ve played in “1931 in Munich, how easy it would have been to broadcast the message; I think the Nazis would have got to power quicker”. He also believes Ed Murrow’s stand against McCarthyism in the US in the 1950s, would have fallen on deaf ears. In essence, the herd mentality that seems to be central to the human condition isn’t reduced by the apparently secular nature of news media in the 21st century, it is increased. People find their common ground with others, albeit that those “others” may not be their neighbours, or even from the same village or city. With more than 6bn people in the world, most of whom are “connected” the chances are that you will find someone out there who is happy to reinforce your views on the world, however daft they may be.
Both the Blair government in the UK, and George W. Bush’s governments in the US were often criticized for a “dumbing down” and “simplified soundbite” approaches to politics. It was a successful strategy for winning at elections, but the longer term health of both democracies have probably suffered as a consequence. Instead of being encouraged to look deeper and have informed opinions, voter apathy was often willfully encouraged in order to create a more “manageable” electorate. This enthusiasm for apathy I think has spread wider than just the political spectrum, and was probably a contributing factor in the current financial crisis, through a form of collective ignorance. Donald Rumsfeld, who was a big advocate of this sort of governance, was once quoted as saying:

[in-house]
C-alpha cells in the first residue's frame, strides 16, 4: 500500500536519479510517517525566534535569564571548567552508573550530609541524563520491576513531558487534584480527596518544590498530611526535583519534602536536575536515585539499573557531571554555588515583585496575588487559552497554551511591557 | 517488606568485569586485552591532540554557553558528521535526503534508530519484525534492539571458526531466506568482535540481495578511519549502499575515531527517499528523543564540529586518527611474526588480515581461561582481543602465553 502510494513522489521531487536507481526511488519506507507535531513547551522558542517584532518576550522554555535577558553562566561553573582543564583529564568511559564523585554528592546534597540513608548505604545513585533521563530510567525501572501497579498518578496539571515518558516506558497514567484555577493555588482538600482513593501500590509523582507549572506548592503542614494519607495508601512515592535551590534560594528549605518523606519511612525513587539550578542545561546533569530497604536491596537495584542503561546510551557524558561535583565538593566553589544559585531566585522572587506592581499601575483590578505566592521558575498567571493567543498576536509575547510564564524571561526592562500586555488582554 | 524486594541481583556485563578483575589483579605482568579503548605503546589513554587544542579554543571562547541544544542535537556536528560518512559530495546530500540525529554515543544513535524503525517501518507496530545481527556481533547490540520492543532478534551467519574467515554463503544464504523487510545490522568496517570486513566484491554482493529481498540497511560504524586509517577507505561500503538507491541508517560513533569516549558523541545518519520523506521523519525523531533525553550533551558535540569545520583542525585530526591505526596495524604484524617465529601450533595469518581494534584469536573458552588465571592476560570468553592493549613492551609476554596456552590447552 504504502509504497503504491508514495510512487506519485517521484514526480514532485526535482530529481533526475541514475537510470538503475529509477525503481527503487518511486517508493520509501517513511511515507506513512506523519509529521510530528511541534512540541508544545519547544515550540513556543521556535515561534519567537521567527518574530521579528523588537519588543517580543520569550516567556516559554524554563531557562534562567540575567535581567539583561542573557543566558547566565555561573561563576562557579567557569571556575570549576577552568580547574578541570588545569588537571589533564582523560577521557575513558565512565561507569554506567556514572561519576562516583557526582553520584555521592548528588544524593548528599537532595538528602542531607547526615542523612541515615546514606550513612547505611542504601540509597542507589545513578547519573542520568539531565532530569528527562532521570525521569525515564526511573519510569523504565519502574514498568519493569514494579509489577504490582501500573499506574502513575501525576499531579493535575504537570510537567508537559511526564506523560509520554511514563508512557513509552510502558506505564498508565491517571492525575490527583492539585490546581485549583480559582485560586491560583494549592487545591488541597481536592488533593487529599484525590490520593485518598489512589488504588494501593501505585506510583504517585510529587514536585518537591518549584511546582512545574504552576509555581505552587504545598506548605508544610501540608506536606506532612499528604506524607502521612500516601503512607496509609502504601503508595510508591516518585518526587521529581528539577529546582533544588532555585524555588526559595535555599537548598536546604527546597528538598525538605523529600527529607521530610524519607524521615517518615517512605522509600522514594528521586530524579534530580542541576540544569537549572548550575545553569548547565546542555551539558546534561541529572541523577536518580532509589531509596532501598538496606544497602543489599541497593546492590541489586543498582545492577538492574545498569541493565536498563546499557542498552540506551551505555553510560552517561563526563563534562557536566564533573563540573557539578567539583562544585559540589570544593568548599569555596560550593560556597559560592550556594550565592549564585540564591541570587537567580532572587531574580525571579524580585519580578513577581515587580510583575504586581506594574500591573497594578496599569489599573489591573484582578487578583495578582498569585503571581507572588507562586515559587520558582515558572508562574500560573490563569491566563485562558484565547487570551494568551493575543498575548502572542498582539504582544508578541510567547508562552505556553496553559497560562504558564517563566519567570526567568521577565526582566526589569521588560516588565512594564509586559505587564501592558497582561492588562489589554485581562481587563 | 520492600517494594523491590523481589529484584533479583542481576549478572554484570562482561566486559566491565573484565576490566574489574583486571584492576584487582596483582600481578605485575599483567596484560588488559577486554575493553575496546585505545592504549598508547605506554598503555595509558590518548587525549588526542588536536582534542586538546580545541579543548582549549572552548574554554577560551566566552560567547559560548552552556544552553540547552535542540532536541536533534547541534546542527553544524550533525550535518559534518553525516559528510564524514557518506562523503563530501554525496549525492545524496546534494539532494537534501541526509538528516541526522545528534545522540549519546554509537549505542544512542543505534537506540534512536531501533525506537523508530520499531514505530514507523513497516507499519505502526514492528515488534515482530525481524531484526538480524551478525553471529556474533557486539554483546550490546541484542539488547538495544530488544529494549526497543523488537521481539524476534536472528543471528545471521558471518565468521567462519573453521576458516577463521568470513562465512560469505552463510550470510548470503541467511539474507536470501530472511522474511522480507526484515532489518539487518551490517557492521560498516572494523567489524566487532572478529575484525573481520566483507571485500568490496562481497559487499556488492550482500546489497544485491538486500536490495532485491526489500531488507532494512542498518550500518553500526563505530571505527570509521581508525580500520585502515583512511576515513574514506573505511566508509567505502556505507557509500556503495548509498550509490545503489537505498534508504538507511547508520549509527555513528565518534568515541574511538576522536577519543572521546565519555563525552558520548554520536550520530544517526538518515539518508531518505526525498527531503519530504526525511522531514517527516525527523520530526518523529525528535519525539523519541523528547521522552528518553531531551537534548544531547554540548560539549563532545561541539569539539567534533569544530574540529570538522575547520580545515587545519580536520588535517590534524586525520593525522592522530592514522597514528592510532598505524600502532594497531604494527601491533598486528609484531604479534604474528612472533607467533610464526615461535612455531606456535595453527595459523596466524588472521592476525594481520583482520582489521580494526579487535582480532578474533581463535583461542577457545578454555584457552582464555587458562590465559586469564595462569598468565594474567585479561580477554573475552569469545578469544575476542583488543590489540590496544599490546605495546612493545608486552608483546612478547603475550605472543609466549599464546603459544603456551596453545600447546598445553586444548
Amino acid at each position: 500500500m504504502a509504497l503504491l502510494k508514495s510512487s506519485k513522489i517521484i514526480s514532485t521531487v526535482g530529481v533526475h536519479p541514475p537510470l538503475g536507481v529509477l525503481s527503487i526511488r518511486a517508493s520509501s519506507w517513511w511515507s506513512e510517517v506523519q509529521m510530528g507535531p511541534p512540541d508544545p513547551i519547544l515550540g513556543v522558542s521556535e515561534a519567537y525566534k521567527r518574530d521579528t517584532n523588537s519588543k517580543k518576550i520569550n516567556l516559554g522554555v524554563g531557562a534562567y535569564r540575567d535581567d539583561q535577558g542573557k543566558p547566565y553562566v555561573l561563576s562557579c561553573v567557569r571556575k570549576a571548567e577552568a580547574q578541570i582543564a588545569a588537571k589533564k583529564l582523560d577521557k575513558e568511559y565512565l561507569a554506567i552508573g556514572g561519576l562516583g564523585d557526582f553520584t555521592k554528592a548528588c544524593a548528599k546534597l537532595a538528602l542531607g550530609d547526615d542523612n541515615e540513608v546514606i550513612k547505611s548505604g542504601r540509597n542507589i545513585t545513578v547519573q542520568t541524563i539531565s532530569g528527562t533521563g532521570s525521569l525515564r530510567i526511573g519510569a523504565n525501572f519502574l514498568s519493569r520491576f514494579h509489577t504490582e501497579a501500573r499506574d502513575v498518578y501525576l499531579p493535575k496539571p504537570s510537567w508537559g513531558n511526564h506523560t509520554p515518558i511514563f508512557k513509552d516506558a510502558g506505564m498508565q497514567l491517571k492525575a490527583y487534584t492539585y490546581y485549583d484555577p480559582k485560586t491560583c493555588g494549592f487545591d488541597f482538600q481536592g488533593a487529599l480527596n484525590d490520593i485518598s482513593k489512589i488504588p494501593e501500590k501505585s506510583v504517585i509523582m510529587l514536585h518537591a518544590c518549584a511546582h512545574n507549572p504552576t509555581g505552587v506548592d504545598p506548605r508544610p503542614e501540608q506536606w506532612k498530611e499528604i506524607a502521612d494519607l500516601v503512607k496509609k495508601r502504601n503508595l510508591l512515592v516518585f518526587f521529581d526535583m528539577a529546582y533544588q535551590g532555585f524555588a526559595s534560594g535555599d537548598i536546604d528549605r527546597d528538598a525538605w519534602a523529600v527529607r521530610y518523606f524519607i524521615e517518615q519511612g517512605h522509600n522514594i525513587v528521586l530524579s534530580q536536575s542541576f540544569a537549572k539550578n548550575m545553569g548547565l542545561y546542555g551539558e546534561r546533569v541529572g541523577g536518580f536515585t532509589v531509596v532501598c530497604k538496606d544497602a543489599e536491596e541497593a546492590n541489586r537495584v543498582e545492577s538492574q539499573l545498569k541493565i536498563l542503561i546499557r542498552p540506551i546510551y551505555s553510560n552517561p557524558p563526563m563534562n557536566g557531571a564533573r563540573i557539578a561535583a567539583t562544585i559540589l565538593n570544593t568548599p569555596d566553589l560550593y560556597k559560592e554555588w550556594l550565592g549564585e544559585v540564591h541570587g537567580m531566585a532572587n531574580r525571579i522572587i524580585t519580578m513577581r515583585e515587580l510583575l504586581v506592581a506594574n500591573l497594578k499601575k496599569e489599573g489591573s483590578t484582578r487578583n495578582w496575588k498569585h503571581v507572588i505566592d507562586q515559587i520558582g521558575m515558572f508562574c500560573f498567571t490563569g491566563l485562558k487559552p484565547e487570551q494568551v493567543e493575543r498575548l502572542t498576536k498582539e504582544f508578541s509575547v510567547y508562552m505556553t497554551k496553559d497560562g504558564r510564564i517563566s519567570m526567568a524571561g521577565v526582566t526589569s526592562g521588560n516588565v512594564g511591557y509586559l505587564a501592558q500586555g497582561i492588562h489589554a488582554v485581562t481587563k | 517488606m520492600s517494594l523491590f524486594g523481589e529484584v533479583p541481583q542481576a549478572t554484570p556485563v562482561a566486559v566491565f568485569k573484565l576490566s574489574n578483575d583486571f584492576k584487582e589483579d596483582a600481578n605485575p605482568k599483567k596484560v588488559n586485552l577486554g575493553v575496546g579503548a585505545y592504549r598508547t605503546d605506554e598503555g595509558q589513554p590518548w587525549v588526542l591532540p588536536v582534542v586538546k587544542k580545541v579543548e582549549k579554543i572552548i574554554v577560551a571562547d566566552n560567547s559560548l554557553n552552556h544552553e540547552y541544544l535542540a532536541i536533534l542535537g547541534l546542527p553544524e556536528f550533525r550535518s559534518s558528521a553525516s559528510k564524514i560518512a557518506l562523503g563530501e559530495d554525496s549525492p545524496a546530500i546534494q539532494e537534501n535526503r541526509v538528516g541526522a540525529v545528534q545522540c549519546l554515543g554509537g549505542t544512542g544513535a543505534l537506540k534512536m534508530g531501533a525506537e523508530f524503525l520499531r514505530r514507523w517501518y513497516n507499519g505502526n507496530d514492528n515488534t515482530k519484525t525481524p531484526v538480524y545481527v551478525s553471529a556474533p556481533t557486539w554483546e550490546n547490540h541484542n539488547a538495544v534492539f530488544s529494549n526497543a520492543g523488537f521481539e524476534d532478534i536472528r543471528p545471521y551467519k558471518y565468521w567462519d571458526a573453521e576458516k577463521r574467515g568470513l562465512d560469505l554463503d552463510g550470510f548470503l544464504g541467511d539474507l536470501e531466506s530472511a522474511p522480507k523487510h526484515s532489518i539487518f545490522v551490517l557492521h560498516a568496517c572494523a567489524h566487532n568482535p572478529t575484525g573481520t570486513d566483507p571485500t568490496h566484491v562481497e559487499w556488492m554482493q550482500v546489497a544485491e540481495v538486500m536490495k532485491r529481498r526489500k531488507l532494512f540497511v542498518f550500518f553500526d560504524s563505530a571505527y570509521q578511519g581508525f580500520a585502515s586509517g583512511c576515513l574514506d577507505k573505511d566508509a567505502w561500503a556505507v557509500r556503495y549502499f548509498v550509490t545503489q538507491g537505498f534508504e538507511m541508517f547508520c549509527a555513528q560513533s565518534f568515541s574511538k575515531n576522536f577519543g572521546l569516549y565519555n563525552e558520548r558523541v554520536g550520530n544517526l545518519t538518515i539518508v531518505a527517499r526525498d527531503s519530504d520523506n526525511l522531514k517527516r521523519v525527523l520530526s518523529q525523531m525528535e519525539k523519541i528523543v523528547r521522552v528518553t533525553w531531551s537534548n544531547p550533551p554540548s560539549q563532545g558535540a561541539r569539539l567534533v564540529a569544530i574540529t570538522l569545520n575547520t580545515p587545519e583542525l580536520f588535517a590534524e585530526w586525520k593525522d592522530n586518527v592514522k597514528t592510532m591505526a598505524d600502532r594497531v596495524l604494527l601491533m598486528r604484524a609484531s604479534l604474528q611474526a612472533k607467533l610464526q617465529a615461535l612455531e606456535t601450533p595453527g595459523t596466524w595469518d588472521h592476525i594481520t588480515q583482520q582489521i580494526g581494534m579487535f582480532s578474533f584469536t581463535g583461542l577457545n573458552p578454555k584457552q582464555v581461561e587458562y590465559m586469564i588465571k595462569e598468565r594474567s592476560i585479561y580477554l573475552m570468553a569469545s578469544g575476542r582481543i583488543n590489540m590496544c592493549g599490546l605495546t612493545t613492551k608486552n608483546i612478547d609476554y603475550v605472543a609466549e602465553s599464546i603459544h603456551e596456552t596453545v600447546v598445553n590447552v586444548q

“There are known knowns. These are things we know that we know. There are known unknowns. That is to say, there are things that we know we don’t know. But there are also unknown unknowns. There are things we don’t know we don’t know.”
At a guess I would say that the scale of unknown unknowns has grown over the past 50 years. People think they know more than they actually do, because their prejudices are reinforced by access to “comforting, confirming information” which “shuts out anything that conflicts with their world view.” Many of the financial decisions that have led to the current crisis come from a form of collective ignorance that was not diminished by more available information, but actually reinforced by it.